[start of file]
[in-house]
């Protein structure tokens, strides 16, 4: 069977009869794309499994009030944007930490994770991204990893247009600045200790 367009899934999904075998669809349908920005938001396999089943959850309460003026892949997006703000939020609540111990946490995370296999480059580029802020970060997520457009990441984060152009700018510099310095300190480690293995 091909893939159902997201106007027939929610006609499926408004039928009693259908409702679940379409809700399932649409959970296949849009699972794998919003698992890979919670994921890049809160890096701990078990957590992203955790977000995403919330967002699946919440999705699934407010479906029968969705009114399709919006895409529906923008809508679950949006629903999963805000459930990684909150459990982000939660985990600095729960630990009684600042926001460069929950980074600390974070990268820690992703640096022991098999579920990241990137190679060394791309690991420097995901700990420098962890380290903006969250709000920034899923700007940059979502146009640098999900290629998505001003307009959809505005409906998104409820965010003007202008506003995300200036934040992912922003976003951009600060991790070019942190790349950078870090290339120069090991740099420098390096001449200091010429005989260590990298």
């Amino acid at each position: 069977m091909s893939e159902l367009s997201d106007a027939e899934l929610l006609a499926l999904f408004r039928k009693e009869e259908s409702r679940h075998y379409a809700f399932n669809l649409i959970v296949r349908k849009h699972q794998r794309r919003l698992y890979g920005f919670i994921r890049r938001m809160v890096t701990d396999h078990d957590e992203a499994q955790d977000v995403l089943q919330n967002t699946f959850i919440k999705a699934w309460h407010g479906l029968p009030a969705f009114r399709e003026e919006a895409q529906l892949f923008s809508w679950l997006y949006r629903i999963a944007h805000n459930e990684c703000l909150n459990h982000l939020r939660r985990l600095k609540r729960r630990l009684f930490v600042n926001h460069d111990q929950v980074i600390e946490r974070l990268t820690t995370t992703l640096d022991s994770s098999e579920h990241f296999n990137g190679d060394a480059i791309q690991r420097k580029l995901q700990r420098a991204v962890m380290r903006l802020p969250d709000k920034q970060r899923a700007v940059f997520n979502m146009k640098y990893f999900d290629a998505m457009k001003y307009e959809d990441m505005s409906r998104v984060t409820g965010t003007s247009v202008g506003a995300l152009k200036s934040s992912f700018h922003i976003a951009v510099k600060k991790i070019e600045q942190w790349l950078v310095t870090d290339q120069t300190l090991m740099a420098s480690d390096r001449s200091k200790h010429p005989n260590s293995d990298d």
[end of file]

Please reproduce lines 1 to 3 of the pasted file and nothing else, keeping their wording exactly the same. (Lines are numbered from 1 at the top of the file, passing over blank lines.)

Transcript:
[in-house]
């Protein structure tokens, strides 16, 4: 069977009869794309499994009030944007930490994770991204990893247009600045200790 367009899934999904075998669809349908920005938001396999089943959850309460003026892949997006703000939020609540111990946490995370296999480059580029802020970060997520457009990441984060152009700018510099310095300190480690293995 091909893939159902997201106007027939929610006609499926408004039928009693259908409702679940379409809700399932649409959970296949849009699972794998919003698992890979919670994921890049809160890096701990078990957590992203955790977000995403919330967002699946919440999705699934407010479906029968969705009114399709919006895409529906923008809508679950949006629903999963805000459930990684909150459990982000939660985990600095729960630990009684600042926001460069929950980074600390974070990268820690992703640096022991098999579920990241990137190679060394791309690991420097995901700990420098962890380290903006969250709000920034899923700007940059979502146009640098999900290629998505001003307009959809505005409906998104409820965010003007202008506003995300200036934040992912922003976003951009600060991790070019942190790349950078870090290339120069090991740099420098390096001449200091010429005989260590990298």
């Amino acid at each position: 069977m091909s893939e159902l367009s997201d106007a027939e899934l929610l006609a499926l999904f408004r039928k009693e009869e259908s409702r679940h075998y379409a809700f399932n669809l649409i959970v296949r349908k849009h699972q794998r794309r919003l698992y890979g920005f919670i994921r890049r938001m809160v890096t701990d396999h078990d957590e992203a499994q955790d977000v995403l089943q919330n967002t699946f959850i919440k999705a699934w309460h407010g479906l029968p009030a969705f009114r399709e003026e919006a895409q529906l892949f923008s809508w679950l997006y949006r629903i999963a944007h805000n459930e990684c703000l909150n459990h982000l939020r939660r985990l600095k609540r729960r630990l009684f930490v600042n926001h460069d111990q929950v980074i600390e946490r974070l990268t820690t995370t992703l640096d022991s994770s098999e579920h990241f296999n990137g190679d060394a480059i791309q690991r420097k580029l995901q700990r420098a991204v962890m380290r903006l802020p969250d709000k920034q970060r899923a700007v940059f997520n979502m146009k640098y990893f999900d290629a998505m457009k001003y307009e959809d990441m505005s409906r998104v984060t409820g965010t003007s247009v202008g506003a995300l152009k200036s934040s992912f700018h922003i976003a951009v510099k600060k991790i070019e600045q942190w790349l950078v310095t870090d290339q120069t300190l090991m740099a420098s480690d390096r001449s200091k200790h010429p005989n260590s293995d990298d």